Additional notes (click to expand)


Sebald Justinus Brugmans (24 March 1763, Franeker – 22 July 1819, Leiden) was a Dutch botanist and physician. He was the son of naturalist Anton Brugmans (1732-1789).[1] Brugmans studied philosophy, mathematics and physics at the Universities of Franeker and Groningen, earning his doctorate in 1781. In 1785 he became a professor at Franeker, where he taught classes in physics, astronomy, logic and metaphysics. During the following year, he succeeded David van Royen (1727–1799) as professor of botany at the University of Leiden.[2] Here, he was also served as director of the Hortus Botanicus Leiden.[3] In 1791, he transferred from the Faculty of Philosophy to that of Medicine, which from 1795 included the field of chemistry. Brugmans was very interested in the connection between chemistry and medicine.[4] In 1794, when Holland became a refuge for retreating English and Hanoverian armies, he, along with physicians and medical students at Leiden, set up an emergency hospital services outside the city. He repeated this activity in 1799 (for English and Russian forces north of present-day IJmuiden), and in 1809 (bombardment of Vlissingen by the British Navy). In 1795, he became in charge of the military medical service of the newly founded Batavian Republic. His outstanding work as a physician came to the attention of Louis Bonaparte, as well as to his more famous brother, who promoted him to seventh inspector-general of the Grande Armee. Later, the first king of the Netherlands, William I, restored Brugmans to his former functions, while giving him additional duties as inspector-general of the military service, the supervision of the Navy and the Colonies, of the military veterinary service, and of sanitary conditions in prisons and quarantine stations. As a military physician, he was dedicated towards the improvement of hospital and barrack facilities. In these endeavors, he stressed the importance of cleanliness and hygiene, and strove to prevent the spread of contagious disease. He is especially remembered for his expertise in the treatment of gangrene.[4][5]
wikipedia December 2013


Vigorous, semi-woody shrub or small tree 5m (15ft) high by 3m (8-10ft) wide, with ovate-oblong to narrowly elliptic, hairless or hairy, entire leaves, to 20 cm (8 inch) long. 'Pink Beauty' is a pink flowering cultivar. Large, solitary, pendant, tubular or trumpet-shaped, night-scented, pink flowers with 5 reflexed, pointed lobes, 30 cm (12inch) long, are borne from early summer to autumn. A mature specimen can display as many as 80 to 100 blooms at any one time.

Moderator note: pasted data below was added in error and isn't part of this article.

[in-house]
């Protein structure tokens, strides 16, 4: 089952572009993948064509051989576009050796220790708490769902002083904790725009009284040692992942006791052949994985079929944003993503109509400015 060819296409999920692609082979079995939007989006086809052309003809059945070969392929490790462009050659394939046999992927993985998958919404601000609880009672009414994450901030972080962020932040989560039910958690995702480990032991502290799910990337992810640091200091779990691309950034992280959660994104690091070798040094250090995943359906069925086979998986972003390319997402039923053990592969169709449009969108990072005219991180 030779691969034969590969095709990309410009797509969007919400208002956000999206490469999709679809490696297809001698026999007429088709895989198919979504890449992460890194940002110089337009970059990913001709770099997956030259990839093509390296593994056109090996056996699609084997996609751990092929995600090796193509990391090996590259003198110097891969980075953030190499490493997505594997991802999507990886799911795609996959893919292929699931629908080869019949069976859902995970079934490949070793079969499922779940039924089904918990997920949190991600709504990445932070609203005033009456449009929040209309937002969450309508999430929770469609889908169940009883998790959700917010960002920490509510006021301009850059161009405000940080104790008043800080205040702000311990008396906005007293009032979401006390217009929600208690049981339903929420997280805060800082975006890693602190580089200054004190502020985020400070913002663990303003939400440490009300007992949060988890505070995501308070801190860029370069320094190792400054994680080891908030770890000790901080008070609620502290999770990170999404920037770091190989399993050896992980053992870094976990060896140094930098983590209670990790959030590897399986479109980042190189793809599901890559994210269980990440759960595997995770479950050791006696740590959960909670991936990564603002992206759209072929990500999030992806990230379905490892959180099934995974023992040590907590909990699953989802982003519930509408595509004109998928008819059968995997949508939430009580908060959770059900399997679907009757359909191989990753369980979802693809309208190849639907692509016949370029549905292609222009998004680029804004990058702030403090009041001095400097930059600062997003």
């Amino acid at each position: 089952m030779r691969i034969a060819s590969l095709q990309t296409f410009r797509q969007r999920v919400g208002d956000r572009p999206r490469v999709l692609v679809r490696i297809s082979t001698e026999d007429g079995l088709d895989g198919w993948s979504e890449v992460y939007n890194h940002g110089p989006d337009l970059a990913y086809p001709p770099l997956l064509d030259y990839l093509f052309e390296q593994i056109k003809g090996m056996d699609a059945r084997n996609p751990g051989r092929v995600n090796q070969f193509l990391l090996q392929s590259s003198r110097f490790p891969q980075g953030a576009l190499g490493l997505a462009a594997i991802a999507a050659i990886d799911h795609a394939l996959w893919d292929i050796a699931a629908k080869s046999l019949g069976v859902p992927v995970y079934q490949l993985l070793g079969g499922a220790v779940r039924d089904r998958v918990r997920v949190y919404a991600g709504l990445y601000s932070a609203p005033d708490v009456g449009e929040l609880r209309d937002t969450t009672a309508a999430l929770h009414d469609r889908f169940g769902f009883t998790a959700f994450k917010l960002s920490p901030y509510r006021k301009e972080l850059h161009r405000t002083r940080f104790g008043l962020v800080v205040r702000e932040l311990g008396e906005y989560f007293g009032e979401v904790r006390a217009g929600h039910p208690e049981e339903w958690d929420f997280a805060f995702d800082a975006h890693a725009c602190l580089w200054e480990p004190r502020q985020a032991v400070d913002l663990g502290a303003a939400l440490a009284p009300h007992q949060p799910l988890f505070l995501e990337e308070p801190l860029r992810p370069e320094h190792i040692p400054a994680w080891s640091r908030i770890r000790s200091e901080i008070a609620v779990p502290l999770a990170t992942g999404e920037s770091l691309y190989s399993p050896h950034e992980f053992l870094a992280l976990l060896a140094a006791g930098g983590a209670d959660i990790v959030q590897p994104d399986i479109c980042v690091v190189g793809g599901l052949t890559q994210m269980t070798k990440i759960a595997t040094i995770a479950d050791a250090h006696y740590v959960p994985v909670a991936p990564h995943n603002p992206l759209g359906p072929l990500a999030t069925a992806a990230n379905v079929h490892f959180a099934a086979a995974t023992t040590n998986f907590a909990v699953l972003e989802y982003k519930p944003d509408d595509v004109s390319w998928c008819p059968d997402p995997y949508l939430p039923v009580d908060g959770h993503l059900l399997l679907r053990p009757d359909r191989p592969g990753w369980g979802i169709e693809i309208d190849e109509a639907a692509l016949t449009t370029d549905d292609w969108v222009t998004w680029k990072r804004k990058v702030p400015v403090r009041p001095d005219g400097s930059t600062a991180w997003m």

Brickell, C. (2003). A-Z Encyclopedia of Garden Plants. Dorling Kindersley. Vol I, p.192

Sow seeds at 16°C (61°F) in spring. Root semi-ripe cuttings with bottom heat in summer. Once rooted under glass, grow in loam-based potting compost (JI No.3) in full light. From spring to autumn, water freely and apply a balanced liquid fertiliser every month; keep barely moist in winter. Outdoors, grow in fertile, moist but well-drained soil in full sun. In frost-prone areas, grow in a temperate greenhouse or conservatory over winter. Not hardy, minimum temperature 7°C/ 45°F.
Brickell, C. (2003). A-Z Encyclopedia of Garden Plants. Dorling Kindersley. Vol I, p.192


Prescription only medicine: scopolamine

Acetylcholine antagonists- contain scopolamine, used to dilate the pupil; speed up the heart; dry up saliva and gastric secretions, and to treat organophosphorous and mushroom poisoning & motion sickness.
Oakeley, Dr. H.F. (2013). Medicines from RCP plants label list 5-2013.docx.

There is a video by Dr Henry Oakeley
Videos from the garden link


Brugmansia- named for Sebald Justin Brugmans (1763-1819) Professor of Natural History and Medicine, and director of the Botanical Garden at Leiden. suaveolens- from the Latin ‘suave’ meaning ‘sweet’ and, hence, ‘sweet-smelling’. The trumpet-like, pendant flowers emit a delicious fragrance in the evening. Folk lore suggests that sleeping under it will bring death. However, analysis of the flowers' fragrance have not uncovered any lethal chemicals.